IT HAPPENS EVERY TWO MONTHS. AT ABOUT NOON on Friday people begin to arrive at the little airport that serves Ada, Oklahoma, population 16,000, lying roughly 80 miles southeast of Oklahoma City. Alternately griddle-flat prairie and gently rolling hills, Ada probably has a little picture of a longhorn cow and an oil well next to its name on those schoolbook maps. But the people flying in here today don't deal in cattle or petroleum.
They come from across the nation, many of them flying their own aircraft. Beech Bonanzas and Barons are the most numerous types out on the parking ramp. But here's a single-engine Cessna on stork-tall amphibious floats, its registration and little red maple leaf indicating that it flew here all the way from Canada. These visitors share one thing: They're pilots who fly aircraft powered by reciprocating engines. General aviation aircraft. The little guys.
Some of them are here because they've heard that they've been running their engines wrong all these years and they want to learn how to do it right. Some have thousands of hours, and others are barely starting out. Some are openly skeptical, and some may even harbor a private urge to unmask all that is shown and said here as fraud and sham so they can depart vindicated. Some of these people will have a hard time accepting what they will hear because it is hard to admit you've been doing something the wrong way for a very long time, especially if you are a pilot.
They have come to a class with the vaguely worded title "Advanced Pilot Seminars." The session opens on Friday evening and ends on Sunday afternoon, and the lessons are delivered in intense doses. But compared to how airmen and -women have been trained in the past, what goes on here is really closer to the founding of a religion. Call it the First Church of Combustion.
Its bishop is George Braly (pronounced BRAW-ly), an aeronautical engineer and attorney with a Wilford Brimley mustache and a booming voice cultivated in the courtroom. John Deakin and Walter Atkinson have signed on as disciples since being converted in the mid-1990s, when they were the first, aside from Braly himself, to test the tenets of the new gospel in their own airplanes. Deakin has the wise look of a wood owl. He retired in 2001 as a captain with Japan Air Lines, and the Boeing 747 time in his logbook adds up to more than four years. Atkinson's day job is dentistry, but he is also rated as an airline transport pilot, airframe-and-powerplant mechanic, and flight instructor. In the right light, he's a pretty good double for actor Fred Willard.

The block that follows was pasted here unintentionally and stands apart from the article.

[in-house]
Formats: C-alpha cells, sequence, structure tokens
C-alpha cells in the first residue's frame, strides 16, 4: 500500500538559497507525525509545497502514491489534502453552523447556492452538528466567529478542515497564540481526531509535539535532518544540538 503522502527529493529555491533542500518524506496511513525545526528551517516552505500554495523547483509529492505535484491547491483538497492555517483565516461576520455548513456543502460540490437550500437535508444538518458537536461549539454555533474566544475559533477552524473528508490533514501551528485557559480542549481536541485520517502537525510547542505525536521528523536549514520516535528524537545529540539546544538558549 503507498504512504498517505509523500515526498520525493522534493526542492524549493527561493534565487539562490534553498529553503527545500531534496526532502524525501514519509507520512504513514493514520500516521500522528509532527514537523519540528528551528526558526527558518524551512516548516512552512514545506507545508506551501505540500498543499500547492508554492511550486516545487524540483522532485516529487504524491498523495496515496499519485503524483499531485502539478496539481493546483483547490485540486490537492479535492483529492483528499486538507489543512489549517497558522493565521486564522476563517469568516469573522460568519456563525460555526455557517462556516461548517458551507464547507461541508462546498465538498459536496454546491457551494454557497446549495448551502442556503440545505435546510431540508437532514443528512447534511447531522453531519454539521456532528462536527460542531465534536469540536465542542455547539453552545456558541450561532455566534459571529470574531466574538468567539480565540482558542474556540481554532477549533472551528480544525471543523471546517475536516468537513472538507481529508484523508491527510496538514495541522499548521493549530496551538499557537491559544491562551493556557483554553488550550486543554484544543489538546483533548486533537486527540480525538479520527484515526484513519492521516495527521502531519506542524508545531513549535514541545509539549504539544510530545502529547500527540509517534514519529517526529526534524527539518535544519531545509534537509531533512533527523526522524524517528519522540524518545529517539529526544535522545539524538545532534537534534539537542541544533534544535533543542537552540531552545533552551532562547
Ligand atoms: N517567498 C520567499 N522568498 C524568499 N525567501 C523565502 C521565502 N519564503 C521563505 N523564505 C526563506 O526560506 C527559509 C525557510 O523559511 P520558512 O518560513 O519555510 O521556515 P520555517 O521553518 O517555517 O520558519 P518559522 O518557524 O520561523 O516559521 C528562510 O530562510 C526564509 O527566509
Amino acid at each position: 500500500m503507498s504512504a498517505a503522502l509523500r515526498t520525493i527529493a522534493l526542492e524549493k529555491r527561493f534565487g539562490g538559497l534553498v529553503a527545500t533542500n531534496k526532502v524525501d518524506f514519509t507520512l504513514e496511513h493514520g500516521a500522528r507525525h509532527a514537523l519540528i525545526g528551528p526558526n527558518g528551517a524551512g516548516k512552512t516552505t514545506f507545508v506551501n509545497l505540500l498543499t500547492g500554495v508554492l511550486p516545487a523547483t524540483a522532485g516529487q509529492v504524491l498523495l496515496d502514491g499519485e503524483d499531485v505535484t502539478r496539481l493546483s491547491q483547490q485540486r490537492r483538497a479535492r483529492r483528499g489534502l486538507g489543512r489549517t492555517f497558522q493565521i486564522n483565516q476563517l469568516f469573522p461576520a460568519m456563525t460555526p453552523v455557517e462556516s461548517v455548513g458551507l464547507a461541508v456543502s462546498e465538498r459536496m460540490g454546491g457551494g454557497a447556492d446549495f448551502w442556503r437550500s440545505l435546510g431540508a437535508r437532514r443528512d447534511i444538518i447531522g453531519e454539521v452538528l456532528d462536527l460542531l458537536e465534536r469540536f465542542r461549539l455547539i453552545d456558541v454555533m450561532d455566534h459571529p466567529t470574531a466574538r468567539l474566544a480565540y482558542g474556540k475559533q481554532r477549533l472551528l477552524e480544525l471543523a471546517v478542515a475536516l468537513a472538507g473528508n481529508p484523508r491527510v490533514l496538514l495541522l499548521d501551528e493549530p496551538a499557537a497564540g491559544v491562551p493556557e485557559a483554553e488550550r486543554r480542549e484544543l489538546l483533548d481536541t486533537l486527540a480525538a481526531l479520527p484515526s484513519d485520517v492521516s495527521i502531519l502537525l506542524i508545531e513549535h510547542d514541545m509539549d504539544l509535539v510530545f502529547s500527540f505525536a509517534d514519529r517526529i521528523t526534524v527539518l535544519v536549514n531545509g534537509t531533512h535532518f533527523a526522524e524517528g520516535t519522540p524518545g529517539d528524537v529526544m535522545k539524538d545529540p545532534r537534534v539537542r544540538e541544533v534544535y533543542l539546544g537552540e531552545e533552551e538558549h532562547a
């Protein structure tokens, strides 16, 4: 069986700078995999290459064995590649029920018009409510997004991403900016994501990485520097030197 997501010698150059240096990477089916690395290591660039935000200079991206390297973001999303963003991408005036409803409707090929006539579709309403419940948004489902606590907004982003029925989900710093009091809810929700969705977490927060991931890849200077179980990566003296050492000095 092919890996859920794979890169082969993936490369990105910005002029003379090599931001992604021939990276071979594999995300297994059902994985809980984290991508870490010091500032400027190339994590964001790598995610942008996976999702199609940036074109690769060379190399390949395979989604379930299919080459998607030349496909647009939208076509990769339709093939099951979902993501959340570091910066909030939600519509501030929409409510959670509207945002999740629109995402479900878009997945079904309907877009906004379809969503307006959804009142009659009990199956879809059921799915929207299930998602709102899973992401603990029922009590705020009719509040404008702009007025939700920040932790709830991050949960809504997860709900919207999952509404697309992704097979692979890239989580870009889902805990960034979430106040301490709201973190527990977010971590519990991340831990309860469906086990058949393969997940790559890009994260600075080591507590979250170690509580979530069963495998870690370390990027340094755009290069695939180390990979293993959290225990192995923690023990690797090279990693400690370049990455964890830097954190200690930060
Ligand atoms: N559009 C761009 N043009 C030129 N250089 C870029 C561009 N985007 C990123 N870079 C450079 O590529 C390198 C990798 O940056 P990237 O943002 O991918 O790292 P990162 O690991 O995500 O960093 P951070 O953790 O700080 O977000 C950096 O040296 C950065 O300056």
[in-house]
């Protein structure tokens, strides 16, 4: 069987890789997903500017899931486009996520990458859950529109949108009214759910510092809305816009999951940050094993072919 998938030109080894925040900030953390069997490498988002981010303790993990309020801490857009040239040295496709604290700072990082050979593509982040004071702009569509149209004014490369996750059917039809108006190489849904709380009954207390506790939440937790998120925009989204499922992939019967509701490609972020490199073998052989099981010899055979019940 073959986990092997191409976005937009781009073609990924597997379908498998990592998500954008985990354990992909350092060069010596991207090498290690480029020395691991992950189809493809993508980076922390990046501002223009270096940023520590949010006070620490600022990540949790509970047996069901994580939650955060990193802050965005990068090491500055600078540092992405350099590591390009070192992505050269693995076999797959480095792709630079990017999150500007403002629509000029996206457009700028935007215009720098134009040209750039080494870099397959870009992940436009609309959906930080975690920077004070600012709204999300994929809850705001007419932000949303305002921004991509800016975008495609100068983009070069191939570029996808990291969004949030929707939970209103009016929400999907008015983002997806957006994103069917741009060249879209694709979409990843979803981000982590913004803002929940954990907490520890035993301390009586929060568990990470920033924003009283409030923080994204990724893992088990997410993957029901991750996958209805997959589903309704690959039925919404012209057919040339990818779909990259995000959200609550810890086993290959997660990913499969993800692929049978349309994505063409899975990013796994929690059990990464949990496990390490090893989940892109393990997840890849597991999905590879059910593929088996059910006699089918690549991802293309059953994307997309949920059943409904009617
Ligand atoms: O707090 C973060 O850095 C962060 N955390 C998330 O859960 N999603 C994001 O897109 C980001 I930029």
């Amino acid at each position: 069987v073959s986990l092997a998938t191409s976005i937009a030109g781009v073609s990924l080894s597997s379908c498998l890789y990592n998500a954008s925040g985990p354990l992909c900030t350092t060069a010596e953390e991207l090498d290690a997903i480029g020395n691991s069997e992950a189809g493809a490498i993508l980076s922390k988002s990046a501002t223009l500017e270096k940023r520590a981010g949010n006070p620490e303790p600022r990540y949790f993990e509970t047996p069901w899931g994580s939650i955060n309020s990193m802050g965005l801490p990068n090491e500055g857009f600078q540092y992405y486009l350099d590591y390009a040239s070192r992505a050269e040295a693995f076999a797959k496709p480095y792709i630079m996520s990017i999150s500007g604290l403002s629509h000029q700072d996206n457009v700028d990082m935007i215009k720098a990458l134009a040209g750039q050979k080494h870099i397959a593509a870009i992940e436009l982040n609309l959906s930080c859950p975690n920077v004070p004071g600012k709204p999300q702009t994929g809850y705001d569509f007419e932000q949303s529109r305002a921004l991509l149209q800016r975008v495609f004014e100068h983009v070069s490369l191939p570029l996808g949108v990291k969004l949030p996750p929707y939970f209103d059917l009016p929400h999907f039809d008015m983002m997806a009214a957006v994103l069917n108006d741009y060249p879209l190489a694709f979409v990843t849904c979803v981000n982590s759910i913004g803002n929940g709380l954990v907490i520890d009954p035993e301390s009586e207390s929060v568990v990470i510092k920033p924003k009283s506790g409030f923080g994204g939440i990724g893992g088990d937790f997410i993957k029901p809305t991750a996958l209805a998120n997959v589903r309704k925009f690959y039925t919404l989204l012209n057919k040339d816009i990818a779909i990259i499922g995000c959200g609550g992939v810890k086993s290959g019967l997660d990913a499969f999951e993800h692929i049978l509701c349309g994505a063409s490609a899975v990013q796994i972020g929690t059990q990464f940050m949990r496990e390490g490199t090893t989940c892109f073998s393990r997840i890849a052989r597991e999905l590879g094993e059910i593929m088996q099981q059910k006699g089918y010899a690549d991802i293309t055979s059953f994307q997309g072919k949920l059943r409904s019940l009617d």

Braly and the two disciples promise the converted a life of airplane engine happiness, with cooler operating temperatures, fuel savings on the order of three gallons per hour for a typical six-cylinder engine in a Beech Bonanza, and reduced life-sapping carbon deposits on the valves and pistons. All they ask is that the believers ante up for precision engine monitoring systems.
The three pilots became friends while they were exploring the same subject they are about to preach in the classroom, which has filled with 36 students, each leafing silently through a fat three-ring binder. On the binders' covers is the name of the course: "Engine Management Made Easy." The $995 tuition covers all meals (except one on Saturday night), which are taken on site to cut down on travel time to restaurants. And the students will find that they need every minute of classroom time they can get. Here is some of what they'll learn:
All reciprocating engines that burn gasoline are ruled by the incontrovertible laws of chemistry and physics. They produce power by drawing air into a cylinder, mixing it with a combustible amount of gasoline, sealing the cylinder, compressing the mixture, and igniting it at just the right moment with an electric spark. Most modern engines use some method of fuel injection to mix the gas and air. What's different about aircraft engines is that they operate at widely varying altitudes: As the airplane climbs, the air becomes thinner. With less air to support combustion, the amount of gasoline to be mixed with the oxygen molecules must be reduced accordingly. Which is why airplanes have an engine control you'll never find in a car: the mixture control. Whether it's a knob or a lever, the mixture control adjusts the flow of fuel to all the engine's cylinders.
Student pilots who train in general aviation aircraft have traditionally been taught that at some altitude during the initial climb (typically 3,000 to 5,000 feet), they should move the mixture control from full rich, the setting for takeoff, to lean, then even farther to lean after they pull back the throttle to the cruise-power setting. While leaning at cruise, they learned to keep a sharp eye on an instrument that displays the temperature of the engine exhaust gas. The instrument, the exhaust gas temperature (EGT) gauge, sometimes uses a graphical bar display. (Older gauges used a needle on a dial.)
When the gasoline-air ratio is such that combustion has used up both fuel and oxygen, combustion occurs at the highest possible, or peak, temperature. (This mixture is described by chemists as "stoichiometric.") If the mixture is rich, containing an excess of fuel, or lean, containing an excess of air, the temperature of the combustion process drops. In managing mixture control, it is not a matter of what the absolute temperature of combustion is but where the mixture is relative to peak temperature, which serves only as an easily measurable reference point. Aircraft engines are not operated at peak EGT despite the apparent chemical perfection of combustion there. Cooler operating temperatures are desirable; on that all agree.